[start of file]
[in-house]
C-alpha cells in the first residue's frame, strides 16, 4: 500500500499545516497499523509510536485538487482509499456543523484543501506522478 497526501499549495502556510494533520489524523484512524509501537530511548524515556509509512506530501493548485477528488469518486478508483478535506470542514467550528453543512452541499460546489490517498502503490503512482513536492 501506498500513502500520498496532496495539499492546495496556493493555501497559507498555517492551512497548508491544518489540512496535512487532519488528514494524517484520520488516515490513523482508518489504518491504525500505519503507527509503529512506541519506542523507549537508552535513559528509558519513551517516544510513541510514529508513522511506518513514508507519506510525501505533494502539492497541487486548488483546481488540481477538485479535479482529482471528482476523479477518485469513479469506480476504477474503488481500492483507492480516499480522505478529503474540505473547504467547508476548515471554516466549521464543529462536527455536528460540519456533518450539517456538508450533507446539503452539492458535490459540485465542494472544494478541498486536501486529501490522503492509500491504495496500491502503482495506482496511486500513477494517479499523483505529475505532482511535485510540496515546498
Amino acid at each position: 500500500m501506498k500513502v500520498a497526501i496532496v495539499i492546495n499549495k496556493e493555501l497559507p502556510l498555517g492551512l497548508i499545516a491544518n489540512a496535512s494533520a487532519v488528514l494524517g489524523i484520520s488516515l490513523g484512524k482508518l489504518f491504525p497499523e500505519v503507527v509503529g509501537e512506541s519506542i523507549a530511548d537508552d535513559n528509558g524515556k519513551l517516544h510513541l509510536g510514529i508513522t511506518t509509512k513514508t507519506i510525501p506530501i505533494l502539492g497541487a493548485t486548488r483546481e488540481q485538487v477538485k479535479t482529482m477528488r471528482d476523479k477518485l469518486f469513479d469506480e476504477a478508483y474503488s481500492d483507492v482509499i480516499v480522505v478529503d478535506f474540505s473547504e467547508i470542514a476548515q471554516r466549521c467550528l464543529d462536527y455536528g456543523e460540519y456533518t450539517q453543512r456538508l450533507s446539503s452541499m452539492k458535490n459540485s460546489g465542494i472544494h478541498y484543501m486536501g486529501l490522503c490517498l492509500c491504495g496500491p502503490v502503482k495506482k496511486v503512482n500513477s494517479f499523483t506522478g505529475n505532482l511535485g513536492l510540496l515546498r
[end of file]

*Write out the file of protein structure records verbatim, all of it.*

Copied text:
[in-house]
C-alpha cells in the first residue's frame, strides 16, 4: 500500500499545516497499523509510536485538487482509499456543523484543501506522478 497526501499549495502556510494533520489524523484512524509501537530511548524515556509509512506530501493548485477528488469518486478508483478535506470542514467550528453543512452541499460546489490517498502503490503512482513536492 501506498500513502500520498496532496495539499492546495496556493493555501497559507498555517492551512497548508491544518489540512496535512487532519488528514494524517484520520488516515490513523482508518489504518491504525500505519503507527509503529512506541519506542523507549537508552535513559528509558519513551517516544510513541510514529508513522511506518513514508507519506510525501505533494502539492497541487486548488483546481488540481477538485479535479482529482471528482476523479477518485469513479469506480476504477474503488481500492483507492480516499480522505478529503474540505473547504467547508476548515471554516466549521464543529462536527455536528460540519456533518450539517456538508450533507446539503452539492458535490459540485465542494472544494478541498486536501486529501490522503492509500491504495496500491502503482495506482496511486500513477494517479499523483505529475505532482511535485510540496515546498
Amino acid at each position: 500500500m501506498k500513502v500520498a497526501i496532496v495539499i492546495n499549495k496556493e493555501l497559507p502556510l498555517g492551512l497548508i499545516a491544518n489540512a496535512s494533520a487532519v488528514l494524517g489524523i484520520s488516515l490513523g484512524k482508518l489504518f491504525p497499523e500505519v503507527v509503529g509501537e512506541s519506542i523507549a530511548d537508552d535513559n528509558g524515556k519513551l517516544h510513541l509510536g510514529i508513522t511506518t509509512k513514508t507519506i510525501p506530501i505533494l502539492g497541487a493548485t486548488r483546481e488540481q485538487v477538485k479535479t482529482m477528488r471528482d476523479k477518485l469518486f469513479d469506480e476504477a478508483y474503488s481500492d483507492v482509499i480516499v480522505v478529503d478535506f474540505s473547504e467547508i470542514a476548515q471554516r466549521c467550528l464543529d462536527y455536528g456543523e460540519y456533518t450539517q453543512r456538508l450533507s446539503s452541499m452539492k458535490n459540485s460546489g465542494i472544494h478541498y484543501m486536501g486529501l490522503c490517498l492509500c491504495g496500491p502503490v502503482k495506482k496511486v503512482n500513477s494517479f499523483t506522478g505529475n505532482l511535485g513536492l510540496l515546498r